The flip side benefit of this would move beyond Sheryl Sandberg’s “Lean In” where women are subtly asked to become more like men and fill the boardroom with mini – Margaret Thatchers. Instead the testosterone count would be replaced by a pleasant creative and innovating environment where thought based productivity replaced stressed robotic computer terminal template filling sitting silently in a soul destroying open plan office the size of half a football pitch.

Symptoms

How do we know we have not got it right? Sexist banter, prejudice, Christmas party transgressions, the trade in career enhancement for sexual favours, the casting couch, the old propositioning the young simply because the job market is tight and competitive and they can, and the concept of allowing groping hands in the company lift continuing to be justified with, “That is how you get ahead.”

And there is man-splaining (Rebecca Solnit), man-spreading, the hostile work environment – interruptions, dominance and deafness, and something I frequently witness in offices – the small number of women in a team being expected to make the coffee, print out documents and show visitors to meeting rooms.

Hope

Before we jump off a collective cliff of hopelessness, let us remember that school leavers, are the future of work and many of them seem to be getting it. No longer is casual sexism or homophobia acceptable or cool. When my son pointed out that some epithets would not longer go unchallenged amongst his peer group, I was mildly surprised as well as being heartened and encouraged.

Cause

Our collective parenting has yet to change from bringing up boys to be the little tough guy, overtly manly (& praying that they turn out straight.) And bringing up girls to be pink princesses groomed to lead a fairy tale life of motherhood within wedded bliss with wedding day planning lasting for all of their remembered childhood. And, all this flying in the face of data, our own repeated disappointment, and the cumulative evidence of life experience.

Who benefits from women cleaning and caring? Who benefits from white middle class males dominating the corporate world as well as the higher echelons of education, medicine, all religions and local and national Government?

The bastion of white male privilege is holding fast and shows no signs of being swayed by equality laws, the moral outrage of oppressed group’s or the findings of employment tribunals (recently put out of reach for the majority with the introduction of a £1,200 starter fee in the UK.)

The Current Narrative

Do we know just how 1950’s our current gender story is? When we see Mad Men / Stepford Wives, we laugh at the simpering simplicity of their lot. But have modern TV, film and social media characters really changed that much in the last 65 years? Screenwriter for When Harry Met Sally, Nora Ephron often spoke of the paucity of female character definition in the majority of successful mainstream films with the oft repeated phrases, “What is going on?”, “You don’t understand me” and, “We don’t seem to talk any more.”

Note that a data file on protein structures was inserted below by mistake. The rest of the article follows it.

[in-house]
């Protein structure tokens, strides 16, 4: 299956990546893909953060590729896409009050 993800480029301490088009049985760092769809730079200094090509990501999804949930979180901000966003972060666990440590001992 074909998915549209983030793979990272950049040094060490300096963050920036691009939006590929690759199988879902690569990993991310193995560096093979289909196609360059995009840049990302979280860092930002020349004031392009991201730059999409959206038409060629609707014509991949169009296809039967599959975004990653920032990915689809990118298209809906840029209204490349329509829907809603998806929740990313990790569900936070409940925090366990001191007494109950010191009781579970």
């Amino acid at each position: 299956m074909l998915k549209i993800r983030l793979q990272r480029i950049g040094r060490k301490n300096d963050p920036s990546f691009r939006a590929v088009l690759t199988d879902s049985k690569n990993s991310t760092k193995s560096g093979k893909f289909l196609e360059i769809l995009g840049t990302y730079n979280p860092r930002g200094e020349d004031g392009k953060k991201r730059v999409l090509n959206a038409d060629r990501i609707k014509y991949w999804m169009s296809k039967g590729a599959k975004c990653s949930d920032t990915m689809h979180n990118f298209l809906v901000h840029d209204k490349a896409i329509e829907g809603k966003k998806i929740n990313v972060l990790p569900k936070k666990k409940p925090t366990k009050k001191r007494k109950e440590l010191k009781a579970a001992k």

One Million Images

One Million Images

Geena Davis is commissioning research and making a documentary to point out the staggering gender imbalance in modern films (Men have twice the airtime and talking time of women in mainstream Hollywood film releases.) And 96% of the biggest films where directed by men.

If you believe TV (please don’t), the life choices women are asked to make are between nurse, beauty queen, tough and sacrificing executive or home maker / baby maker.

And, the gritty reality of suburbia is actually worse! multi-generational nappy changing and taxi driving are moving up the job description.

Status Quo

Males are dominant in the economy and make the majority of the decisions that have the power to either maintain the current set up or exchange it for a more inclusive and profitable gender balanced economic future.

But there seems little or no incentive for them to do so.

It is like the Swiss Canton referendum in Appenzell, where it took until 1971 to enfranchise local women because…ONLY MEN COULD VOTE.

You can't hurry equality

You can’t hurry equality!

A Future Worth Having

Nothing will change until the narrative moves up. We need to see thousands and thousands and thousands of positive images of women in work, women in politics and women in the community portrayed on TV, in film and over Social Media. And those 3 D and robust characters need to be played by women, drawn by women and directed by women.